he not appreciative of the honor bestowed upon him and for the expressions
of. good will he had received since he
came to Hedley. To all he tendered
hearty thanks. He said southern British
Columbia wanted a railway and he was
glad to have been instrumental in some
measure in procuring one for it. He was
particularly glad that a principle had
been established which would open wide
the door to a competitive railway system
in this province. Manitoba attained her
rights as to railway competition after a
bitter struggle and the other provinces
were well provided for in this respect.
Why should British Columbia not have
competition also? He believed the pec-
ple of Canada should control their own
destiny and not be subject to any self-
willed corporation. We must have railways north and south, east and west for
the development of our latent mineral
wealth. He was far from.being unfriend
ly toward the Canadian Pacific Railway
company. He recognized the great work
it had accomplished in the development
of Canada. Other members of parliament might try to bolster up monopoly
and keep out American roads but his
c jurse was set and he would not deviate
from it. The new policy of an open door
and a cut off bonus for railways was not
acquired without a strenuous fight. The
Dominion of Canada has, in all probability paid out its last dollar in railway
bonuses under Liberal rule ; the door is
open to competition, never to be closed
again. The Similkameen is,one of the
richest mineral districts in the interior
and within a year two railways will be
laying steel in it and competing for its
tonnage. See that no local jealousies
intrude to the detriment of progress.
Nothing builds up a town like local patriotism. You have a rich section here.
British Columbia is the greatest province
in the Dominion and Yale-Cariboo is the
^greatest district. Okanagan valley and
the Similkameen are capable of supporting a couple of millions of people when
properly developed. The opportunity is
yours to accumulate wealth and no doubt
you will embrace it. Fling away section-;
al jealousies and- animosities and bend
all your energy toward the upbuilding of
your town and district. Even if Princeton ever attained a population of 100,000
Hedley would, at least, have 30,000 people at the same time. The country you
have about here is well worth all the expenditure necessary for its development
and two railways, as in the Boundary,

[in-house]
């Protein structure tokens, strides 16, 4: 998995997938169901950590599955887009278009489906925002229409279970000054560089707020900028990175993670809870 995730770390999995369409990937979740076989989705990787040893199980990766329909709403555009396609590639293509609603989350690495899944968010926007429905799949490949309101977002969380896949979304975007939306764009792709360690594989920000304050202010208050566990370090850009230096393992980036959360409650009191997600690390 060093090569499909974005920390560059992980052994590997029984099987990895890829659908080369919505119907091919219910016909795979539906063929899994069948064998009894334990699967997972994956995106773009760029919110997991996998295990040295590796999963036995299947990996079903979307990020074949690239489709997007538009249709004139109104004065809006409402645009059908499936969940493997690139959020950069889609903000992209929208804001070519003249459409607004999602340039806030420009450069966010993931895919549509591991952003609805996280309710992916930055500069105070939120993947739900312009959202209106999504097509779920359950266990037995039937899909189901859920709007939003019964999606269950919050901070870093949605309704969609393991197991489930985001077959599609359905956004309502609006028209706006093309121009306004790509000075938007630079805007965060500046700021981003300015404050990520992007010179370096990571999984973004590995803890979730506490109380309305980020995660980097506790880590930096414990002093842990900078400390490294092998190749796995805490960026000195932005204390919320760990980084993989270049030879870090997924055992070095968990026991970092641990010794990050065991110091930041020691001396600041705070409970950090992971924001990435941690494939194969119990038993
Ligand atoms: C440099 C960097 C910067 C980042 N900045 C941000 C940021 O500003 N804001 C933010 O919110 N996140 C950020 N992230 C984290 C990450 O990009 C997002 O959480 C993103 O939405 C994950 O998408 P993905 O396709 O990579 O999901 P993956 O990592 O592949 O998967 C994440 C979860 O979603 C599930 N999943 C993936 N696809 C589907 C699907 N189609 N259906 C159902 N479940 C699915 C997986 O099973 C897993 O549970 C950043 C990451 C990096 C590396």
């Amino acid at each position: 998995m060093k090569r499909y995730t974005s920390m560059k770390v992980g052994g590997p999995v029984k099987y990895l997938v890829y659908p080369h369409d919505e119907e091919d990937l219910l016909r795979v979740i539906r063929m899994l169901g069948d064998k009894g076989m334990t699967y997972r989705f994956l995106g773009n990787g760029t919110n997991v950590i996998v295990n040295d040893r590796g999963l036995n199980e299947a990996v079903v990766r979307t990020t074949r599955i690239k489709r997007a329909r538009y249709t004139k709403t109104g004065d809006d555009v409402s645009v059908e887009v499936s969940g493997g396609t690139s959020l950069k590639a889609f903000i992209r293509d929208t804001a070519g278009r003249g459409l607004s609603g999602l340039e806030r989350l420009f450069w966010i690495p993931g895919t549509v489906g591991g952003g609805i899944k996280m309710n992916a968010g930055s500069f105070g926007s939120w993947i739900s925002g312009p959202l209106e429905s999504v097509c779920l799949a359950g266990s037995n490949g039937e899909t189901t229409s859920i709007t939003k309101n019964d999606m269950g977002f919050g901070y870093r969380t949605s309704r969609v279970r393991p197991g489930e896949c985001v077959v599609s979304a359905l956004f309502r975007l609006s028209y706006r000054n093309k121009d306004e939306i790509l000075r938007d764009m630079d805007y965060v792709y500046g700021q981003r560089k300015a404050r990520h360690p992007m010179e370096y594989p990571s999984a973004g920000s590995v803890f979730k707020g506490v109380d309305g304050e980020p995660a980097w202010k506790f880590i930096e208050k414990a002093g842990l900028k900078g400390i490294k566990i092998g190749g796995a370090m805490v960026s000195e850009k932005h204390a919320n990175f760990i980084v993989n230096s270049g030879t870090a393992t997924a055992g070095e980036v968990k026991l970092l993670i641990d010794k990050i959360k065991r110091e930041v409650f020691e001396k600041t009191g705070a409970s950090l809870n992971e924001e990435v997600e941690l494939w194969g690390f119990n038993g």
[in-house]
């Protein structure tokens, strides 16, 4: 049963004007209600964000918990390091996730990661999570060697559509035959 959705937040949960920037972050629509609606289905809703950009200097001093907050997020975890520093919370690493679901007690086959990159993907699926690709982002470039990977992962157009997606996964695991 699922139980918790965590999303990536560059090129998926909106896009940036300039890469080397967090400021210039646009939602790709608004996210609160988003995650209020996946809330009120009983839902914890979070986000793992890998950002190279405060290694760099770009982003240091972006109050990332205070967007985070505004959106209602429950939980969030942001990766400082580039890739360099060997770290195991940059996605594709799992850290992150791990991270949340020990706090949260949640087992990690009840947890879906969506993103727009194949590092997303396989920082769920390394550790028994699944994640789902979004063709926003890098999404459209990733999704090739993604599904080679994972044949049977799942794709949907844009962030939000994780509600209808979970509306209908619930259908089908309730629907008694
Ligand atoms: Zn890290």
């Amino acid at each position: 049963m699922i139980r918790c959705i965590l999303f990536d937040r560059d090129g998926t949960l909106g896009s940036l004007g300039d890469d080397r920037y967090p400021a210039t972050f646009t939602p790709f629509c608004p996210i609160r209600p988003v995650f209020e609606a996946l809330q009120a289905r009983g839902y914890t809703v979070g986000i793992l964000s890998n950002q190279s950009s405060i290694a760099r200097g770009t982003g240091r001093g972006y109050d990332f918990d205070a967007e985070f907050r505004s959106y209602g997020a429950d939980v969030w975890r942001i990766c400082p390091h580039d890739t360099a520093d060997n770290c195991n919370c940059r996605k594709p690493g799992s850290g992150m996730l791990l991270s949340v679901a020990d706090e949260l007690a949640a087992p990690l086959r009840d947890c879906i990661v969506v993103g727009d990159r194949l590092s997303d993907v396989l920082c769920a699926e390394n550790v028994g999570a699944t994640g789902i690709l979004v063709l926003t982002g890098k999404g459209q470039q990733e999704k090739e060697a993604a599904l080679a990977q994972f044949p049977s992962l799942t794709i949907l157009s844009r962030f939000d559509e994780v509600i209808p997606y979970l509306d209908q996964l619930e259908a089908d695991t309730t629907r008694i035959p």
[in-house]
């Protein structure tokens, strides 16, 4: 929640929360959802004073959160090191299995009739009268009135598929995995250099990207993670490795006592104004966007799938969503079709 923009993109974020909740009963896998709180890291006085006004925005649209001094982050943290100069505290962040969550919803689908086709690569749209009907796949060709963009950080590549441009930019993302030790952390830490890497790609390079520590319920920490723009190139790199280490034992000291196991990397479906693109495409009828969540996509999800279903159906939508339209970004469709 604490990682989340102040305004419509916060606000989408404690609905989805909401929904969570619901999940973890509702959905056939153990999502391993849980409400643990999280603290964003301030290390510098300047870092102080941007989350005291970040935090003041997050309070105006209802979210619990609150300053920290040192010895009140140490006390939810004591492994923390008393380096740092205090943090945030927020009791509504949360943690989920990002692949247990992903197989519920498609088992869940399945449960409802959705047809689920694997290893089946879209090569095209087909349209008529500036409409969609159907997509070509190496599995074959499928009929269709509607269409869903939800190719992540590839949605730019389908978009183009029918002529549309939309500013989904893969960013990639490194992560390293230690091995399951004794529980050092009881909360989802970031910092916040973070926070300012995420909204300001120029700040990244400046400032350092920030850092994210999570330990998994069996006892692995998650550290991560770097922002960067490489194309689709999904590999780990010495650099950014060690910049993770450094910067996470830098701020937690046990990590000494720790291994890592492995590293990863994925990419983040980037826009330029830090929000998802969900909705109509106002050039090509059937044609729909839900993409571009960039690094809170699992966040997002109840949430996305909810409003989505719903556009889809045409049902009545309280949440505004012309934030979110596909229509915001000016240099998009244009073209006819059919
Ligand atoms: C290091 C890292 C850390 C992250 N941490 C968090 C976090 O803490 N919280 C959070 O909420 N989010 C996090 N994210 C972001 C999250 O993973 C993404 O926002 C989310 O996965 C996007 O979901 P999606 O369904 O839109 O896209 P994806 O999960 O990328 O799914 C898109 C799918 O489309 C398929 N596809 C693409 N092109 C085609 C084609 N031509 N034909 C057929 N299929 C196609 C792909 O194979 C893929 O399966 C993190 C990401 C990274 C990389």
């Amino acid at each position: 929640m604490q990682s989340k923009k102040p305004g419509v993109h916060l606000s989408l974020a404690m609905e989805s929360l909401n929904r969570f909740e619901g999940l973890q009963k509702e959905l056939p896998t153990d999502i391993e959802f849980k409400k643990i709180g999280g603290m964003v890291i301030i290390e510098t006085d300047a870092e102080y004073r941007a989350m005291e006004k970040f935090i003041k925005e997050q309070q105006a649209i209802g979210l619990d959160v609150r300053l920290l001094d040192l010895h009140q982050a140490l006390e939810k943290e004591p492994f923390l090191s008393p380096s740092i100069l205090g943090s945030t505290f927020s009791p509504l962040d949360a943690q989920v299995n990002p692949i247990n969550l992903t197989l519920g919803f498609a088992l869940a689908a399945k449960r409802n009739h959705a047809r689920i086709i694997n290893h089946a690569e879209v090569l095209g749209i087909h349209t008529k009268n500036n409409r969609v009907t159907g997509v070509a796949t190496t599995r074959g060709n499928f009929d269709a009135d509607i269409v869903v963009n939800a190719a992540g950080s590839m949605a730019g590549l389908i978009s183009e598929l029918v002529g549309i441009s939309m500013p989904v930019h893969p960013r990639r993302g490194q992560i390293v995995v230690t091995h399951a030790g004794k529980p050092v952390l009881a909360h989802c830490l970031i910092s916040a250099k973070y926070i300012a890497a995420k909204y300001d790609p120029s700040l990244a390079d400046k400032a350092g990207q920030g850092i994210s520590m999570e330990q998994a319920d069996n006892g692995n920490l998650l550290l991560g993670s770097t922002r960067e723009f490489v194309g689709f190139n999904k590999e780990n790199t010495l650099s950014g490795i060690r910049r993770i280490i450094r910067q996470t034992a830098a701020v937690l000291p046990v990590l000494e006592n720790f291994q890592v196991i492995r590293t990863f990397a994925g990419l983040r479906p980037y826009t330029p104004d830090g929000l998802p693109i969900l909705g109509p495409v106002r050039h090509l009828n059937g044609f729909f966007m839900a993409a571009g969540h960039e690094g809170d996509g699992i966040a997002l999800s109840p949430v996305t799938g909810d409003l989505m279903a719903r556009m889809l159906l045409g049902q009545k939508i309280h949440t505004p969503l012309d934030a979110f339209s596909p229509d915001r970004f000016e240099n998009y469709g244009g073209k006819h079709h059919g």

will be no more than adequate for its
:y\"The Press" was coupled with the
pame of the representative of the Simil-
kameen/Stfar, J-JVL Wright, who said that
so long as he/was\ connected with the
press he WqjjKl freel\ criticize the political pjirty to which he belonged in its columns, believing that greater strength and
vitality would thus be imparted to it
than by condoning its errors and offences
as is often done by servile editors.
"Our Cousins" was responded to by
Mr. Packard, who spoke of the friendship existing between Canadians and
The toast of "Trade and Commerce"
was replied to by A. E. Howse who said
that progress was the source of evolution
and that there were many factors which
contributed to that progress. The prospector was the leading factor in the discovery and development of this district.
Without the prospector the mineral
wealth of the country must have remained forever hid. Trade and commerce depended upon the development
of the natural resources of a country
and railways were now recognized as an
absolute necessity in the advancement
of this province. He believed it would
only be a short time before there were
two roads into the Similkameen and he
urged everyone to produce as much tonnage as possible in order that the railways might have something to do when
completed. Hedley has in view an era
of great prosperity ; the certainty of railway construction assures it. He had
observed the mineral formation in the
background of Hedley some twenty five
years ago, while passing along the trail,
and he then predicted that rich ore womgi
be found there. How true that prediction had proved to be was manifest in the
large gold producing industry on the hill
whose stamps worked unceasingly and
employed many hands. He referred to
the aged Robert Stevenson, the pioneer
of prospectors, whom he would have
been glad to see present at the banquet.
He advocated better terms and reduced
charges for the prospector at the hands of
the government. While at Vancouver
recently he was told by a wholesale man
that the factories could not produce fast
enough for them and their orders were
frequently delayed for want of manufacturing capacity. Prosperity was observable on every hand where railway facilities were afforded. Trade and commerce
on the whole was flourishing. Yet,
his two stores, at Nicola and Princeton,
did not return a profit of $iooodgring
the past year, a condition of business
which he hoped the railways and the
banks would remedy. He was glad the
banks had already come to help bear the
burdens. He complimented Mr. Ross
for the ability he had already displayed
at his maiden session of parliament,
which led him to believe that with the